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Panwai, S. and Dia, H. (2005) Comparative Evaluation of Microscopic Car-Following Behavior. IEEE Transactions on Intelligent Transportation Systems, 6, 314-325.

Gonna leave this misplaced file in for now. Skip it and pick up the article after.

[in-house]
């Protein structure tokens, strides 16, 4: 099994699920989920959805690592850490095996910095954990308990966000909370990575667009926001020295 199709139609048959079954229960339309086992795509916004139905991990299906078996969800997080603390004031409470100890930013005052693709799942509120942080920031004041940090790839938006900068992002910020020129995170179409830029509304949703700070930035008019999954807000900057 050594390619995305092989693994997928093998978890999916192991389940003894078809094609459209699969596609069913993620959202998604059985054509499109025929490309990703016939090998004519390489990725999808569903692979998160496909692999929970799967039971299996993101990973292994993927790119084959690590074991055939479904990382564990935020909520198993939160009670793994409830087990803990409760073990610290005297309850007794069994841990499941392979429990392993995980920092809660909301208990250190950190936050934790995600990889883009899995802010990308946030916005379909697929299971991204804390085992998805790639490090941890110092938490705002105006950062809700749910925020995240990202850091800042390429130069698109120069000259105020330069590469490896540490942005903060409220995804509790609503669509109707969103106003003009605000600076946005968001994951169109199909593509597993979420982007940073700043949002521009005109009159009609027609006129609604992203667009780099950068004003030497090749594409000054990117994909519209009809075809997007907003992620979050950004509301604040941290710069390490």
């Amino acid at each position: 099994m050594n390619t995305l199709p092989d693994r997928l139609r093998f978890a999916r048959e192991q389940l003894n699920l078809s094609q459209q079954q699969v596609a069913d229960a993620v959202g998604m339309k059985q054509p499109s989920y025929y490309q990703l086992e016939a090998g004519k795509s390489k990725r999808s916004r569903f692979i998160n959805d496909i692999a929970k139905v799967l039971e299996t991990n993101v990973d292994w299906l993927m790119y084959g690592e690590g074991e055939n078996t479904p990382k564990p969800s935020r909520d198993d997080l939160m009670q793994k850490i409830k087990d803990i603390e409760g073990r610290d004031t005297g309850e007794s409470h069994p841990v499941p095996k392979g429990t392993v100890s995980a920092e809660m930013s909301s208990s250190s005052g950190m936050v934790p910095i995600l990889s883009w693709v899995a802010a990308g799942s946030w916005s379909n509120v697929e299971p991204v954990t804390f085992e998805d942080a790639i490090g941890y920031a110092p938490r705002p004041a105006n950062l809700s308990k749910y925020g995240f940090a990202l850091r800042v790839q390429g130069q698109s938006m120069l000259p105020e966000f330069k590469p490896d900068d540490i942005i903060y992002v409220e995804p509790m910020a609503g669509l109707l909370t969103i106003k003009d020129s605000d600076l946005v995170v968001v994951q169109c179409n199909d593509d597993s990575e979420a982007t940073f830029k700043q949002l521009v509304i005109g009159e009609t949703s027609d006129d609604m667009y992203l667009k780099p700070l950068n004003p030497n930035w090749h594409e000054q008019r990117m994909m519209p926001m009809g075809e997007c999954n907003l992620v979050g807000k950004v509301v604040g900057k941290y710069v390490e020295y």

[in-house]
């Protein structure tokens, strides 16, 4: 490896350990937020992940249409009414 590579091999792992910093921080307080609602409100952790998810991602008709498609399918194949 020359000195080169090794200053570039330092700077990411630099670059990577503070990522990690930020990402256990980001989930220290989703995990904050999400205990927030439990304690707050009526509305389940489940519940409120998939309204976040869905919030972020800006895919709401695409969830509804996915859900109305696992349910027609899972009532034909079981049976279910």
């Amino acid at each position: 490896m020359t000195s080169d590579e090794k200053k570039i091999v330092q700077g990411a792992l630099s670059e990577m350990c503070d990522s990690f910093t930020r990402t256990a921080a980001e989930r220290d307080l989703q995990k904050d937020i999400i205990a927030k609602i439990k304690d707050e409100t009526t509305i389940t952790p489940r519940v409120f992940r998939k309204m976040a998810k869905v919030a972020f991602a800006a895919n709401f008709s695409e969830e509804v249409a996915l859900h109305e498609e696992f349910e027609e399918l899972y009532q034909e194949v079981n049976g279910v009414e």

ABSTRACT: Traffic microsimulation is an essential tool in urban transportation and road planning. Its calibration is essential to attain representative results validated with real-world conditions. VISSIM (Verkehr in Städten—SIMulationsmodell) operates with the Wiedemann’s psycho-physical car-following model for freeway travel that considers safety distances (standstill and movement) during simulation. Calibration in this paper was achieved by using two different approaches: a) manual and b) genetic algorithm (with the GEH statistic formula) calibration techniques. Calibration and validation of this model were performed at the Periferico de la Juventud expressway in Chihuahua City, in northern Mexico. The Periferico de la Juventud (PDJ) has a N-S orientation and a length of ca. 20 km, with its northern section being its most congested portion. Its highest vehicle volume occurs at noon, with 3700 vehicles per hour, with 95% being passenger cars and the other 5% heavy goods vehicles. PDJ’s speed limit is 70 km·h-1, but the driver’s behavior has a tendency towards the aggressive performance. A total of 82 standstill and 82 look-ahead distances were obtained from unmanned aerial vehicles (UAV) images, with values ranging from 0.8 to 4.7 m and from 0.2 to 28 m, respectively. VISSIM calibrated parameter values were calculated for this expressway, being slightly above than the VISSIM default ones; and was validated with travel times and look-ahead distances. Results contribute information for the city’s future installment of public transportation systems, and should help decision makers deal with future urban planning.